4. Are the correspondence courses I see on TV the same as those on college campuses?
No! None of those courses meet AVMA standards for accreditation. Their graduates are not allowed to sit for credentialing exams in the majority of the states because they are veterinary assistant and not veterinary technology programs.
5. What is the difference between RVT, LVT and CVT?
Each state regulates their veterinary technicians differently. Some are registered, some licensed and some certified. Most states use the Veterinary Technician National Exam, and regardless of which title is bestowed after passing the exam, you can have the score you received in one state transferred to another if the two states use the same exam. In most cases, after paying the state's fee, you are then considered certified, licensed or registered in that state. Some states require a practical exam in addition to the written national exam. You would then have to fulfill that requirement before becoming fully credentialed in that state.
For more information on credentialing of veterinary technicians click here .
Regulations for setting exams are found on the American Association of Veterinary State Boards web site. To find out what your state requires, go to the AAVSB website by clicking here.
6. I'm moving from one state to another, how do I become credentialed in the state I'm moving to?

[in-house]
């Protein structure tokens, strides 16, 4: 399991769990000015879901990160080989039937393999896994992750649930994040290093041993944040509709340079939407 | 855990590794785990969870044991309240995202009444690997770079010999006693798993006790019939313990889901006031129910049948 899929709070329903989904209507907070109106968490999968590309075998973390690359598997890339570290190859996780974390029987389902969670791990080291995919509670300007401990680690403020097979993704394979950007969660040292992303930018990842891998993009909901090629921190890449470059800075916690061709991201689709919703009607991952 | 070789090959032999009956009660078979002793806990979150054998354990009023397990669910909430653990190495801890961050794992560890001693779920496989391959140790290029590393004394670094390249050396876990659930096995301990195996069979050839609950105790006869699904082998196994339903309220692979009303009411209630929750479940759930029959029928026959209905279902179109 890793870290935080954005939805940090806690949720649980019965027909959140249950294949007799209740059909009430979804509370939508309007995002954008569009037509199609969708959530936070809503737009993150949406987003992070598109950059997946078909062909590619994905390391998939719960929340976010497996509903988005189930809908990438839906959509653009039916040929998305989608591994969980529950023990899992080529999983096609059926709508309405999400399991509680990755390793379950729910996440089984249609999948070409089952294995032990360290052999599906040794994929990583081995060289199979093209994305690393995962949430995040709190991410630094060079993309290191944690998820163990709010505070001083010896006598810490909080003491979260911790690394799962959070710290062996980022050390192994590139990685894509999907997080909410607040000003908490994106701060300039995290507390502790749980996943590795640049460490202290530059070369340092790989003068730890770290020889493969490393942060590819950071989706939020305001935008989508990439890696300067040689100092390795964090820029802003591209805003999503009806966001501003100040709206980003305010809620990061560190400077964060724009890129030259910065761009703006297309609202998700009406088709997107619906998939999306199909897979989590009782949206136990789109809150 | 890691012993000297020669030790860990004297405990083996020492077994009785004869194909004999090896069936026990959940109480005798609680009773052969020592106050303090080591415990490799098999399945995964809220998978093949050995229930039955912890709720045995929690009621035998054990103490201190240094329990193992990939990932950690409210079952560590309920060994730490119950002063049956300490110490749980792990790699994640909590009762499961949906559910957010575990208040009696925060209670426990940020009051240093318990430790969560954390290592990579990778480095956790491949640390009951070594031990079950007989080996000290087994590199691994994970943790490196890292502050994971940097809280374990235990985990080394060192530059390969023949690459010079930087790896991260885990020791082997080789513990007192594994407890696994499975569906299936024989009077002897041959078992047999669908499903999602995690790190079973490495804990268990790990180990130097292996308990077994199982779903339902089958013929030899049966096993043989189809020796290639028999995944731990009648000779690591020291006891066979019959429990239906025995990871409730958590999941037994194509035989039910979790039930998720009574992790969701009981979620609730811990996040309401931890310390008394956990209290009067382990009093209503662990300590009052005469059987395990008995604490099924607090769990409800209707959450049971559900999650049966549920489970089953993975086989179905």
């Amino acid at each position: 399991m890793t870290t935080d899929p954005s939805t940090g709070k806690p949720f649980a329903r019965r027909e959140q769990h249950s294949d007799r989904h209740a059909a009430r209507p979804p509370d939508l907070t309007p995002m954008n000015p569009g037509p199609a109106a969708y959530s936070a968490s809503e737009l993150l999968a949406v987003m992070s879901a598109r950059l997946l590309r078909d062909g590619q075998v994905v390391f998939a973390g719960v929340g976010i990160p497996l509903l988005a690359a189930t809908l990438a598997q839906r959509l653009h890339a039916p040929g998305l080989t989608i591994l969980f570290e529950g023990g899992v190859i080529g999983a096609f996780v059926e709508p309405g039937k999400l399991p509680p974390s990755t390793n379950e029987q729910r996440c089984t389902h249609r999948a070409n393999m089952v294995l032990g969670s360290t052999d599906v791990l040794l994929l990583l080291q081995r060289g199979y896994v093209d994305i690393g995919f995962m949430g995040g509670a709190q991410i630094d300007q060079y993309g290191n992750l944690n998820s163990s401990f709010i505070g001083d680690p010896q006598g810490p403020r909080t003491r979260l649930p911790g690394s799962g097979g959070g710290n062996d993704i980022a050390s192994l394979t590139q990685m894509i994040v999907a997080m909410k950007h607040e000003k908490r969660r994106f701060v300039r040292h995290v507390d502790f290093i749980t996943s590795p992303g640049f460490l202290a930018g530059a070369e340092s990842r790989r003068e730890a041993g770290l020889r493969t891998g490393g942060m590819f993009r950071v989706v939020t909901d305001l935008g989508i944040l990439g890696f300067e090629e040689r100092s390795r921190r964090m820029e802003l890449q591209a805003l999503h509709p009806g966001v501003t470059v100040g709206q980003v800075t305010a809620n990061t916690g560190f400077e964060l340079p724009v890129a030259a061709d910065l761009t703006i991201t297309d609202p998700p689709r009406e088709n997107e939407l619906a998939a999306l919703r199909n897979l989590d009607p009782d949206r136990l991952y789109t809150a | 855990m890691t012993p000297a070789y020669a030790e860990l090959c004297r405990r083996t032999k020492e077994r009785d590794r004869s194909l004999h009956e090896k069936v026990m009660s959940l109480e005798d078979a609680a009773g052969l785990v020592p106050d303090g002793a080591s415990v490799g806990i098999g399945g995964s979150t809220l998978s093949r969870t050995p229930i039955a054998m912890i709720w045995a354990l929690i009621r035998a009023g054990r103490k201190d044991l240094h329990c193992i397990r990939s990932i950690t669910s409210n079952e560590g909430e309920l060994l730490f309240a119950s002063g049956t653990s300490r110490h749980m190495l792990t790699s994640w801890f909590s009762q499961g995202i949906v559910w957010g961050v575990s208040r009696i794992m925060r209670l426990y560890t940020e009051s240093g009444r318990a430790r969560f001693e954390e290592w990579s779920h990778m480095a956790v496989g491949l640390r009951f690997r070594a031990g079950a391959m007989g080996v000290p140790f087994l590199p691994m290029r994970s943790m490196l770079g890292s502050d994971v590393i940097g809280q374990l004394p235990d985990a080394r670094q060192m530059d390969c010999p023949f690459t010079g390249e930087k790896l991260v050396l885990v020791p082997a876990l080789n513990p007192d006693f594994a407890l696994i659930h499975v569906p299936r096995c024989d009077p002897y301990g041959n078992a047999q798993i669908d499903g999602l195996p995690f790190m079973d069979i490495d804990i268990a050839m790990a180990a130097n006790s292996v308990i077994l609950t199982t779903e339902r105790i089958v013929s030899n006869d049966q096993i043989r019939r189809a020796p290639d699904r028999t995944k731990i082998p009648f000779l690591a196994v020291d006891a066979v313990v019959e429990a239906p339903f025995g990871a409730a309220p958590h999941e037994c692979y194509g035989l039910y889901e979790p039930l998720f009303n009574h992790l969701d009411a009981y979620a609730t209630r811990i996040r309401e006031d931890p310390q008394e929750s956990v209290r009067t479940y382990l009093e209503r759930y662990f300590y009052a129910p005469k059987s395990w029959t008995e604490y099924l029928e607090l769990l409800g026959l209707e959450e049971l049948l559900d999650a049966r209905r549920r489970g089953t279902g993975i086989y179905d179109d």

Each state has its own guidelines on credentialing veterinary technicians. Find out your state's guidelines by clicking here!
7. How can I become licensed without going to school?
In most states you can’t become credentialed without graduating from an accredited veterinary technology program. Very few states currently have an "alternate route" that allows people to sit for the exam, however there are a number of prerequisites that must be met before taking the exam. In 2000 there was a ruling by the Association of American Veterinary State Boards that within ten years they will no longer allow the National Veterinary Technician Exam to be used under these circumstances.
If you are in a position to attend a veterinary technology program in your state it is well worth the effort. The amount of knowledge behind the skills you already know will astound you. If you cannot physically get to a program, there are five Distance Learning Programs that are currently accredited by the AVMA that can be taken via the Internet.